Kitchen Innovations Showroom to feature on-trend equipment
Awards recipients from the past three years will be on hand to showcase their products at this year's National Restaurant Association Show.
Kitchen Innovations Awards recipients from the past three years will be on exhibit at the largest KI Showroom the Association has ever had at its annual show in Chicago. Open during Show hours Saturday, May 21 through Tuesday, May 24, the KI Showroom features some of the most cutting-edge equipment available.
But KI Awards judges say what’s important about the featured products is that they address issues operators face head-on. From safety and sanitation to labor and energy savings, the KI Awards recipients tackle industry challenges that were trending even before the pandemic.
“Frankly, I thought when the pandemic first started that there would be a lot of submissions dealing with sanitation and safety,” says Richard Eisenbarth, president emeritus, Cini-Little International, Inc., Germantown, Md.
“I don’t feel that’s been the case at all. I do feel that there were more than the normal number of submissions trying to increase menu flexibility due to food supply chain issues. Also, manufacturers got the message that they needed to build more automation into equipment so operators can do more with less staff.”
By far the biggest trend in equipment has been improved control, allowing operators to “set it and forget it,” judges say. “Adding more sophisticated microprocessor controls and automation drive many of the innovations,” says Foster Frable, founding partner, Clevenger Frable Lavallee Inc., White Plains, N.Y.
For years, operators have been pressed on all sides by the rising costs of labor, real estate, energy and more. The COVID-19 pandemic exacerbated these challenges, and the products in the Kitchen Innovations Showroom have been designed to provide solutions.
“Every product in some way involves labor savings,” says Dan Bendall, principal, FoodStrategy, Inc., Rockville, Md. “Labor is even more acutely a challenge and concern since COVID-19, with fewer people to fill positions despite wage increases. Other trends such as the growth in the number and types of ghost kitchens and development of touchless systems, were happening before the pandemic, but now they’re in bigger play due to COVID-19.”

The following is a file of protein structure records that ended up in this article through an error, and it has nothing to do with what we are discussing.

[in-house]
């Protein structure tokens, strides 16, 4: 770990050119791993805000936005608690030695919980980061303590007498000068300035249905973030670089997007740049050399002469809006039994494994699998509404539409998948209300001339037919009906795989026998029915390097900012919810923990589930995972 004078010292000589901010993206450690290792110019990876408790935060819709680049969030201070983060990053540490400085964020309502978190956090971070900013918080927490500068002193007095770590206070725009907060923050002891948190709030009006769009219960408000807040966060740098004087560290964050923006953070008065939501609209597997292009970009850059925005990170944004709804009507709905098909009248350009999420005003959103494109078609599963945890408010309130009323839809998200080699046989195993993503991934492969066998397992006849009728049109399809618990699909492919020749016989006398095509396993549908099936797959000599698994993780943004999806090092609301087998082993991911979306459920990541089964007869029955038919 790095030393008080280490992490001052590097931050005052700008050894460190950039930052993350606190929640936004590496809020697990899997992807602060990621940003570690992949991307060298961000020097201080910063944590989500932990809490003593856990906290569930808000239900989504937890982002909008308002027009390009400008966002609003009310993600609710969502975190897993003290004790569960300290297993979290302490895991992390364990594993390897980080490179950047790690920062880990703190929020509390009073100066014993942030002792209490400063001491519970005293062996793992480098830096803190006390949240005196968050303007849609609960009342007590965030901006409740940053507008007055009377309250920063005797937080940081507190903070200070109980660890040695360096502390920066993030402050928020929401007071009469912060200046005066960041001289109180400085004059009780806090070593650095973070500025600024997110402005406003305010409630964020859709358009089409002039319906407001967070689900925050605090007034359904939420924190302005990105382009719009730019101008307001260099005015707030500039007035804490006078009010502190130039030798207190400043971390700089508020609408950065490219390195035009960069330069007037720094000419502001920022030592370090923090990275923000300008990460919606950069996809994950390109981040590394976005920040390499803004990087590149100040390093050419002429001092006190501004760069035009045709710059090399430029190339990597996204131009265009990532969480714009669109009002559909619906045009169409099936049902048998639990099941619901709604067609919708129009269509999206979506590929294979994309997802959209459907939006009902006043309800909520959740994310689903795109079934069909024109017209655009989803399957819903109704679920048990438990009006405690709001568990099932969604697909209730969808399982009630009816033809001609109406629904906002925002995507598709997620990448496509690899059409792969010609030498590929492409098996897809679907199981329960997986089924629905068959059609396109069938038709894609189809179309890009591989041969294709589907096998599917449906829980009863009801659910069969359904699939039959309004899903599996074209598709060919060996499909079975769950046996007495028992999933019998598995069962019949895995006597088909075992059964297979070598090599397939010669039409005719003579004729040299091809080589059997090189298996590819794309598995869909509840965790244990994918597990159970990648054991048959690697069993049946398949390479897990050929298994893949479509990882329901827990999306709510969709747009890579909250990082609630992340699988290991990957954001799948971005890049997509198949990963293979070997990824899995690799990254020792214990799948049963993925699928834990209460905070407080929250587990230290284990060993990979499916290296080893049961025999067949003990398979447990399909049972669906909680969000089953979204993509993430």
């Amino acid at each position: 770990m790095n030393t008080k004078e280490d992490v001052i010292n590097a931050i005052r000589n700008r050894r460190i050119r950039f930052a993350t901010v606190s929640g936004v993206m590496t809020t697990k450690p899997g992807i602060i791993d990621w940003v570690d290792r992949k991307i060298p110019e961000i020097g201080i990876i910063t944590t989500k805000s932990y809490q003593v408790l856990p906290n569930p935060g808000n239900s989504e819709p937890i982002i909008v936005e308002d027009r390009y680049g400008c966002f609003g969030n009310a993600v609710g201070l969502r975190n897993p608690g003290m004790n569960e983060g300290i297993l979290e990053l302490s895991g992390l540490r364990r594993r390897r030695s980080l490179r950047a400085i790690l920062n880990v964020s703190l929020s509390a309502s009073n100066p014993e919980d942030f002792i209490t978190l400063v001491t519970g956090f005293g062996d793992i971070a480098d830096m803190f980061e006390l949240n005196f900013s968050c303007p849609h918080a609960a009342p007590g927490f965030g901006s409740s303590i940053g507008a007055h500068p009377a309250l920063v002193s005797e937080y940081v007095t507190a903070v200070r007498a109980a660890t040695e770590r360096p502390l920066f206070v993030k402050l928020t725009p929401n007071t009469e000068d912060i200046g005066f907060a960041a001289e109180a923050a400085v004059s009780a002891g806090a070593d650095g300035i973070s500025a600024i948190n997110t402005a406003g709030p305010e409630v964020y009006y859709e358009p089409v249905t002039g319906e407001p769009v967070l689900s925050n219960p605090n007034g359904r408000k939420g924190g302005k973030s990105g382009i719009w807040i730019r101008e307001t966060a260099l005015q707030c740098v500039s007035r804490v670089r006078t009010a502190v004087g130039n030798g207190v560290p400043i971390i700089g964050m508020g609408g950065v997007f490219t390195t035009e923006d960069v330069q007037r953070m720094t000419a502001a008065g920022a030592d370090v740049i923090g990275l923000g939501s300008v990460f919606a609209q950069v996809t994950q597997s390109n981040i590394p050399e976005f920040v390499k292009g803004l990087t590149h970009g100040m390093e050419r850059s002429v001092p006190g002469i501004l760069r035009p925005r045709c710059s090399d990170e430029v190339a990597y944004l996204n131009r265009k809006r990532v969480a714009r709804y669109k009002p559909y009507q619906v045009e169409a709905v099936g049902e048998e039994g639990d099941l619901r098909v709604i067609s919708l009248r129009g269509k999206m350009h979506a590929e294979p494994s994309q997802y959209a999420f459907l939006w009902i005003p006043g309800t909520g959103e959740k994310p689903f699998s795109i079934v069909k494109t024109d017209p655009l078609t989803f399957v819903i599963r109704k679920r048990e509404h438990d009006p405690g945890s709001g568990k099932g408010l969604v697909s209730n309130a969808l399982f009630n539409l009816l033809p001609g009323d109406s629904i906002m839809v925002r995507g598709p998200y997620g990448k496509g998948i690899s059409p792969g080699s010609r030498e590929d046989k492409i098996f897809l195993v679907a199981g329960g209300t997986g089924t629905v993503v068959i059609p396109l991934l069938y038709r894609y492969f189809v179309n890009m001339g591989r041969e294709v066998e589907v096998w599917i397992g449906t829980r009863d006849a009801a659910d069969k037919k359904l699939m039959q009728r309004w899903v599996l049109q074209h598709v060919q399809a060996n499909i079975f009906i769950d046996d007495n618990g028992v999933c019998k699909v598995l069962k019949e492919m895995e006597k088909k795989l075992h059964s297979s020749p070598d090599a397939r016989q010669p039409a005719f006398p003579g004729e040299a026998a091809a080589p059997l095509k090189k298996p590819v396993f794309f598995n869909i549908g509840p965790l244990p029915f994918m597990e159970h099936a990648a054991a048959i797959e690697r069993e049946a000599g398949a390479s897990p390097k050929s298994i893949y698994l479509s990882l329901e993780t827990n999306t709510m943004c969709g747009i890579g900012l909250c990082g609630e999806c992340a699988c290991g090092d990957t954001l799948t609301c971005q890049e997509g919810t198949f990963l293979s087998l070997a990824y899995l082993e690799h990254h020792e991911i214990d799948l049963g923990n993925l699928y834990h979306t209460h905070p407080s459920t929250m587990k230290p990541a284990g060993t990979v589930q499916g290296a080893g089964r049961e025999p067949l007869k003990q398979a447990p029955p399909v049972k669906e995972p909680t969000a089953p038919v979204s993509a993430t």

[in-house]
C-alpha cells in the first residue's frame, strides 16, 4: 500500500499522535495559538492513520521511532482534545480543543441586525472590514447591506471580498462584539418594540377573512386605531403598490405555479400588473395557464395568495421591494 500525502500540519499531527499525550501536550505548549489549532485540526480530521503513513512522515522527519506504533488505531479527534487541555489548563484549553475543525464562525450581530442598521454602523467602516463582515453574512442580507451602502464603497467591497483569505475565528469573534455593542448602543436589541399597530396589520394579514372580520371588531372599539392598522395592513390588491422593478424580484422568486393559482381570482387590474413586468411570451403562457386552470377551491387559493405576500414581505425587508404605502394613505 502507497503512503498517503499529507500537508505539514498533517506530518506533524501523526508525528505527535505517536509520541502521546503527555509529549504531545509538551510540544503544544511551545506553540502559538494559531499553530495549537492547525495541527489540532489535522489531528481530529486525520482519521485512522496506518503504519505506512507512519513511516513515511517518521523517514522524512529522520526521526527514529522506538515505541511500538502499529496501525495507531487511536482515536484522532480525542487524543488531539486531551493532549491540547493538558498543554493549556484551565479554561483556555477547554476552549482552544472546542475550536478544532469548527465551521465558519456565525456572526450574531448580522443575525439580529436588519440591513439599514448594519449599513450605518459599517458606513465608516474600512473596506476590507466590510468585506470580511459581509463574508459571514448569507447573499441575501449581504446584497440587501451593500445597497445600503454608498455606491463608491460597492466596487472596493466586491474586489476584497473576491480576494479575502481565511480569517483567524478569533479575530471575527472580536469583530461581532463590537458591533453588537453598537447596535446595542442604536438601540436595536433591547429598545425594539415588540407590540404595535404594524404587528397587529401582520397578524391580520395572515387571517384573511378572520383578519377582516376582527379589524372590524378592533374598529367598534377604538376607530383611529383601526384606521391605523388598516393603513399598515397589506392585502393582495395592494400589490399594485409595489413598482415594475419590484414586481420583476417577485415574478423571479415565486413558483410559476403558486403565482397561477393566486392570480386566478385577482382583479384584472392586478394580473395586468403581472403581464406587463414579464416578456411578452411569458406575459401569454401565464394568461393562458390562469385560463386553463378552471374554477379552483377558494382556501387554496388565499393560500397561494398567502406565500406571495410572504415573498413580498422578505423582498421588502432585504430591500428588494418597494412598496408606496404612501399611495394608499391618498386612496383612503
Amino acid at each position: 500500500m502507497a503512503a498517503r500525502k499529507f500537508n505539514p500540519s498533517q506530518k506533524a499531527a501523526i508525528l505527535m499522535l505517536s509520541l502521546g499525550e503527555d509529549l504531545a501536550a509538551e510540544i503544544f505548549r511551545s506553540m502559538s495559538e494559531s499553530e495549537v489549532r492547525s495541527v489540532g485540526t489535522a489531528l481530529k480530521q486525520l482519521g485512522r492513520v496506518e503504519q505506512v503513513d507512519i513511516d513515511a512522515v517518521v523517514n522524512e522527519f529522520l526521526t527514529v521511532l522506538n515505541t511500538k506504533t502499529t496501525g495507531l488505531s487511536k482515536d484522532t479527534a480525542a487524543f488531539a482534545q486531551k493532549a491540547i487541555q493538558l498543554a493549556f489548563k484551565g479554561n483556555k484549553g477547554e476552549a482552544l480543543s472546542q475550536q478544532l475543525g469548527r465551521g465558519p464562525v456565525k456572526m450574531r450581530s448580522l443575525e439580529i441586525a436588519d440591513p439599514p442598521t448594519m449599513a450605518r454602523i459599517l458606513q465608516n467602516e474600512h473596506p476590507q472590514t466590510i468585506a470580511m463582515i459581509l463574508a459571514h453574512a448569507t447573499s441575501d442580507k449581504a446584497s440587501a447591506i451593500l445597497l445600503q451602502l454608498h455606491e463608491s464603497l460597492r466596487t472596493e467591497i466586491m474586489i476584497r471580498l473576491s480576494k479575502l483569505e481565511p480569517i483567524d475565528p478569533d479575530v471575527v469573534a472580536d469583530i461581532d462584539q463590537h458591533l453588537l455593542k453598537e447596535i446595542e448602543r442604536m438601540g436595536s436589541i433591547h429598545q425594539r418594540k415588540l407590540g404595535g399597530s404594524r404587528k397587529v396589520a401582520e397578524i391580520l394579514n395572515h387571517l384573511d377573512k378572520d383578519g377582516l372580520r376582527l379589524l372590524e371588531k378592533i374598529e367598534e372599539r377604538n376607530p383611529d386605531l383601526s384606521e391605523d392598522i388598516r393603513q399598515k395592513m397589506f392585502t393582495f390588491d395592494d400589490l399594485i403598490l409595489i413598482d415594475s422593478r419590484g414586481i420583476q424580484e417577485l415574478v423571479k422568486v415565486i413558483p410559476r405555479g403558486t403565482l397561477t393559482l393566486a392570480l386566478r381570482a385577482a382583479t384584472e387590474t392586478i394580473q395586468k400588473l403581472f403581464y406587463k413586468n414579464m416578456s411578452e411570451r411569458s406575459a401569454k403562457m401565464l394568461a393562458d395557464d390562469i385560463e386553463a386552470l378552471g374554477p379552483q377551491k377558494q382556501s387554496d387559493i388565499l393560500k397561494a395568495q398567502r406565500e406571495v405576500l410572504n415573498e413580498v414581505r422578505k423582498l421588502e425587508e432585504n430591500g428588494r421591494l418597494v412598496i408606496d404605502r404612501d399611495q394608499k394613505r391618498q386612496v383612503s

Ventless and induction cooking will likely be among future winning entries in addition to those already among the KI Award recipients, judges suggest, as the cost and constraints of building out new restaurants and equipping them with an exhaust hood and kitchen ventilation system become prohibitive.
Smaller, faster, easier, more efficient and more sanitary are the characteristics that many of these innovative products share. Here are just a few of the judges’ top picks you’ll see in the Kitchen Innovations Showroom. And to see all Kitchen Innovations Awards for 2020, 2021, and 2022, click here.
Luccy. The first-of-its-kind, fully automated Luccy produces fresh, warm, ready-to-eat, premium hummus in seconds at any point-of-sale or serving point. Luccy produces high volumes with adjustable portions in myriad recipes, without any human intervention. Luccy is sized to fit in any kitchen or display, is easy and inexpensive to maintain. Sunshine Innovations
WMF 5000 S+. The WMF 5000 S+ fully automatic coffee machine represents a feat of modern engineering for the espresso machine category. Its new features include the AutoClean system, capable of eliminating any common hygiene issues related to milk. The WMF 5000 S+ allows operators to execute a top-quality coffee program with minimal staff oversight. WMF Americas
Botrista DrinkBot. Botrista’s new turnkey beverage program offers unique DrinkBot equipment alongside a line of pre-packaged ingredients in proprietary bag-in-box format to deliver infused teas, lattes, flavored lemonades, iced coffees and much more, all within 5 sq. ft. DrinkBot accommodates 14 BiB ingredient packs, each with its own connectors, tubes, nozzles, etc. Software automates portioning, dispensing and mixing; an aerator handles blending. Botrista Technology
Converge Multi-Cook Oven. Building on the invention of the multi-cook oven category, Converge ovens pair vertical, patented Structured Air Technology with steam capability in each chamber. With up to three independent chambers per oven, Converge can cook three different foods simultaneously—all at different temperatures, fan speeds, humidity levels and cook times. All that, and it cleans itself, too. Alto-Shaam
IBEX Oven. The IBEX Oven features cutting-edge, solid-state radio frequency (RF) technology combined with convection heating to deliver fast, fresh, full-batch results and premium food quality across the entire menu. IBEX closed-loop, digital cooking intelligence adapts to feedback from food in real time as it changes, always optimizing for both quality and speed during cooking, baking, and reheating. ITW Food Equipment Group
Plexor. Picture three independent ovens—say a convection oven, an impingement oven, a speed oven, or any combination of the three—stacked in a single footprint. Then picture them all ventless, auto-loading and unloading, working off a single control panel and a single shared plug. Plexor’s modular design not only offers all that but also enables cooking modules to be field-swapped to accommodate future menu changes. TurboChef Technologies
Other top judges’ picks include Hoshizaki America’s 2by2 ice cube machine, Ecolab’s Cockroach Multi-Station, and Frontline International’s Kitchen Controller.
“When operators walk into the KI Showroom,” says Bendall, “something is going to wow them.”